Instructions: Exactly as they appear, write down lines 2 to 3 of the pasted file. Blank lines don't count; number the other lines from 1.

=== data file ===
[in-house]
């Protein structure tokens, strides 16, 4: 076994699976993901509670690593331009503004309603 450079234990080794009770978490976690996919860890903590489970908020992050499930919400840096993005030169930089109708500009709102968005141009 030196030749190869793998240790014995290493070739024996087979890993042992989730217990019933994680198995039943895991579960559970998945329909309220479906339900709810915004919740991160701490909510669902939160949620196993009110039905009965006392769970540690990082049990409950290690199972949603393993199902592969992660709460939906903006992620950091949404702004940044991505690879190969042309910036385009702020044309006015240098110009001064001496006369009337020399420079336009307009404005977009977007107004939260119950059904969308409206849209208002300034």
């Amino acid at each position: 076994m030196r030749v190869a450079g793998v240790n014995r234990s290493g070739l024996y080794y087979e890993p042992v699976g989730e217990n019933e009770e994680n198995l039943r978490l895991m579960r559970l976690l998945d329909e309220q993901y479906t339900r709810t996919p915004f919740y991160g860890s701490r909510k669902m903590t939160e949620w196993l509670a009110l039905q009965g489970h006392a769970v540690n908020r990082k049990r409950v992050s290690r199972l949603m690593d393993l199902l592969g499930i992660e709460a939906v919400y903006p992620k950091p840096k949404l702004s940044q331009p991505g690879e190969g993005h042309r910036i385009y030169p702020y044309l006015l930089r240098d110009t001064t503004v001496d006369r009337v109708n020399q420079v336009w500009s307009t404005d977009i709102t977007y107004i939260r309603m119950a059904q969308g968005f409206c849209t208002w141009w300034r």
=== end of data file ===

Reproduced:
């Protein structure tokens, strides 16, 4: 076994699976993901509670690593331009503004309603 450079234990080794009770978490976690996919860890903590489970908020992050499930919400840096993005030169930089109708500009709102968005141009 030196030749190869793998240790014995290493070739024996087979890993042992989730217990019933994680198995039943895991579960559970998945329909309220479906339900709810915004919740991160701490909510669902939160949620196993009110039905009965006392769970540690990082049990409950290690199972949603393993199902592969992660709460939906903006992620950091949404702004940044991505690879190969042309910036385009702020044309006015240098110009001064001496006369009337020399420079336009307009404005977009977007107004939260119950059904969308409206849209208002300034």
């Amino acid at each position: 076994m030196r030749v190869a450079g793998v240790n014995r234990s290493g070739l024996y080794y087979e890993p042992v699976g989730e217990n019933e009770e994680n198995l039943r978490l895991m579960r559970l976690l998945d329909e309220q993901y479906t339900r709810t996919p915004f919740y991160g860890s701490r909510k669902m903590t939160e949620w196993l509670a009110l039905q009965g489970h006392a769970v540690n908020r990082k049990r409950v992050s290690r199972l949603m690593d393993l199902l592969g499930i992660e709460a939906v919400y903006p992620k950091p840096k949404l702004s940044q331009p991505g690879e190969g993005h042309r910036i385009y030169p702020y044309l006015l930089r240098d110009t001064t503004v001496d006369r009337v109708n020399q420079v336009w500009s307009t404005d977009i709102t977007y107004i939260r309603m119950a059904q969308g968005f409206c849209t208002w141009w300034r």